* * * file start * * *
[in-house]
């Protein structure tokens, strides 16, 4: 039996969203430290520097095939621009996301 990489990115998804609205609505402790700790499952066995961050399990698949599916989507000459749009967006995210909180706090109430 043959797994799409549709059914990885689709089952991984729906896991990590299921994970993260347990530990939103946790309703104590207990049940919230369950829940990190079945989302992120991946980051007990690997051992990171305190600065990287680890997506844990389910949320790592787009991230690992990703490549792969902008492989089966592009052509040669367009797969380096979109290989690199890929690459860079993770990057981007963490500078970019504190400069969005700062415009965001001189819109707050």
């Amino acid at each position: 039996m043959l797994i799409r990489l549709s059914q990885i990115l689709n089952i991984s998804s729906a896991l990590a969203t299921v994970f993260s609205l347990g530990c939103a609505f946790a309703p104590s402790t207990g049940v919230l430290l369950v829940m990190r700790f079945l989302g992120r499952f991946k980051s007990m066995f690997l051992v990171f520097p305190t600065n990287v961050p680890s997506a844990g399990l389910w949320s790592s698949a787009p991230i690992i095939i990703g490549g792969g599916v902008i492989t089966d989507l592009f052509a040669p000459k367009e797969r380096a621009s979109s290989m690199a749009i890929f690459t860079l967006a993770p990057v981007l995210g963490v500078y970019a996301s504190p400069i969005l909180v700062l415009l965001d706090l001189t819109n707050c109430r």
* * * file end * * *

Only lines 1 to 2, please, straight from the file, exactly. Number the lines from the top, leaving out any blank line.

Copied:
[in-house]
């Protein structure tokens, strides 16, 4: 039996969203430290520097095939621009996301 990489990115998804609205609505402790700790499952066995961050399990698949599916989507000459749009967006995210909180706090109430 043959797994799409549709059914990885689709089952991984729906896991990590299921994970993260347990530990939103946790309703104590207990049940919230369950829940990190079945989302992120991946980051007990690997051992990171305190600065990287680890997506844990389910949320790592787009991230690992990703490549792969902008492989089966592009052509040669367009797969380096979109290989690199890929690459860079993770990057981007963490500078970019504190400069969005700062415009965001001189819109707050």